Russia’s Soyuz MS-03 spacecraft docked on the International Space Station to add three more crew members to the habitat located 260 miles up in space. Thomas Pesquet from France, Oleg Novitskiy from Russia, and Peggy Whitson from the U.S., launched from the Baikonur Cosmodrome in Kazakhstan last Thursday, making their arrival at the ISS at 21:58 GMT on Saturday.
Pesquet is the first French-born astronaut sent to the International Space Station since 2008, while Novitskiy is a Roscosmos veteran, making his second arrival at the ISS. Whitson, on the other hand, is a biochemistry expert, expected to surpass the record of most days stationed in space by an American astronaut, as the record stands at 534 days. In 2007, Whitson was the first woman to be appointed the commander of the International Space Station.
Nations meet at Earth’s low-orbit
The three new crew members are joining the Expedition 50 crew, comprised of Roscosmos’ Sergey Ryzhikov and Andrei Borisenko, commanded by NASA’s Shane Kimbrough. The whole crew of six will be conducting a plethora of experiments in the fields of biology, physics, and biotechnology. One of the research objectives is to review how lighting affects the health of space station crew members and how microgravity acts upon the regeneration of tissue and plant growth. In March, two more crewmembers are expected to reach the ISS.
On their stay, the crew will receive three deliveries of supplies, including batteries for the space station, fuel, food, and scientific material. Pesquet, Novitskiy, and Whitson are expected to perform their descent back to Earth on May 15.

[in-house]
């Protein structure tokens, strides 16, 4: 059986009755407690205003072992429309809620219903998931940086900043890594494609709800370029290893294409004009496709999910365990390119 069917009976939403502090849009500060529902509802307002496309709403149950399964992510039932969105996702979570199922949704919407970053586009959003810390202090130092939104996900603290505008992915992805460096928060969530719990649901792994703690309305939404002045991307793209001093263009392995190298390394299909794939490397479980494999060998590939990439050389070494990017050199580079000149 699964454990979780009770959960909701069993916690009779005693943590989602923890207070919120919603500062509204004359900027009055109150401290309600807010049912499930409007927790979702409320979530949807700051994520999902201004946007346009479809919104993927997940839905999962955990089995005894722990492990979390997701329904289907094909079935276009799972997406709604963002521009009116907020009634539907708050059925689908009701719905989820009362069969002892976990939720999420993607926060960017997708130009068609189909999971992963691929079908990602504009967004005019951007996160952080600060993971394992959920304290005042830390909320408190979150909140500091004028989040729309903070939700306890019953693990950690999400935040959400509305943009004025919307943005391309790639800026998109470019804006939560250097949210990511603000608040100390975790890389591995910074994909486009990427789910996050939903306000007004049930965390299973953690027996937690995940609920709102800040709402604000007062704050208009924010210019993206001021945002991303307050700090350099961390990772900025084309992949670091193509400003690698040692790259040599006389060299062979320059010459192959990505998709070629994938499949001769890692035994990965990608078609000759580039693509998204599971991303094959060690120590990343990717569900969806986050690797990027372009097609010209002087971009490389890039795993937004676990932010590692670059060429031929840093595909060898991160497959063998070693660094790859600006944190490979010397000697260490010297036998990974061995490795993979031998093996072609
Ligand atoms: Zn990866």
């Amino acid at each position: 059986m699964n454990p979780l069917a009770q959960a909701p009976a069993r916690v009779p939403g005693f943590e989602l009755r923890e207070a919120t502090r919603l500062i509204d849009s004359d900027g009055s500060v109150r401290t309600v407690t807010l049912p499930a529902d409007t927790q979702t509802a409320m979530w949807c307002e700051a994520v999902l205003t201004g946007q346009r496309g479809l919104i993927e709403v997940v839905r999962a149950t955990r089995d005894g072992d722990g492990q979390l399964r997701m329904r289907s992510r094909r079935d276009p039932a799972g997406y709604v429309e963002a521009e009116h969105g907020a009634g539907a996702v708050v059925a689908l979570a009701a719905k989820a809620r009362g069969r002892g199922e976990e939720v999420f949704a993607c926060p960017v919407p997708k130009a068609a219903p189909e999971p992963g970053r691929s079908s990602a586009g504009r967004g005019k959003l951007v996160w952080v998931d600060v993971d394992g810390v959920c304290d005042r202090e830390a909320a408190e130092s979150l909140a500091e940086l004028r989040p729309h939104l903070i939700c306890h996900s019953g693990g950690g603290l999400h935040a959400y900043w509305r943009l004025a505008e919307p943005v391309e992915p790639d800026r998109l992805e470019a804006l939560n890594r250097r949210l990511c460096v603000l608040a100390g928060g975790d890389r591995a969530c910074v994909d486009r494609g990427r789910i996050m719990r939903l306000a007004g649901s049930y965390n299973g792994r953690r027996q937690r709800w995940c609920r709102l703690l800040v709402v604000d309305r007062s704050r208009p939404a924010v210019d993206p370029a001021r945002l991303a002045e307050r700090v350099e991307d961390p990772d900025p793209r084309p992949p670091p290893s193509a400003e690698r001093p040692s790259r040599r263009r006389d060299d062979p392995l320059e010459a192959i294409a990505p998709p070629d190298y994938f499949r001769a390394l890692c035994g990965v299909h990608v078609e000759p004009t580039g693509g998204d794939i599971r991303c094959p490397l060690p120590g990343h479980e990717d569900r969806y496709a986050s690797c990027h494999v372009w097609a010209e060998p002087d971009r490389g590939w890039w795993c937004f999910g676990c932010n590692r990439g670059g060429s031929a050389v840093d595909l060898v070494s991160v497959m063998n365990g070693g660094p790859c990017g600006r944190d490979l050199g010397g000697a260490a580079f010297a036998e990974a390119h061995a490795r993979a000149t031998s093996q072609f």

Currently, the only way to reach the ISS is through Russian Soyuz capsules, seeing that the United States stopped funding these sorts of programs to allow private industries such as SpaceX and Boeing to develop travel alternatives that can be more cost-efficient.
It costs about $71 million to send a single crewmember to the ISS aboard a Soyuz capsule. The capsule capable of returning to Earth, always landing in a remote area of Kazakhstan after a 3.5-hour trip. The Soyuz modules were designed in the 1960s and remain as the most frequently used and most reliable space launch vehicle to date.
Only two Soyuz missions have resulted in accidents, totaling four crew members. It consists of an orbital module, where the crew is accommodated during space travel, a reentry module that becomes detached from the rest and descends onto Earth, and a service module containing navigation elements and the spacecraft’s engines.
When the three astronauts complete their stay above the ISS, they will have to return aboard the same Soyuz MS-03 capsule that they arrived on.
As it descends, the capsule is slowed by the atmosphere and then by its braking parachute. A second parachute is deployed, preparing the module for landing, and just one meter above the ground, the capsule activates its fueled braking engines located beneath the heat shield, allowing for a soft landing.
Soyuz capsules are far from reusable, which is yet another incentive for developing sustainable space travel to reduce costs and increase the frequency of launches.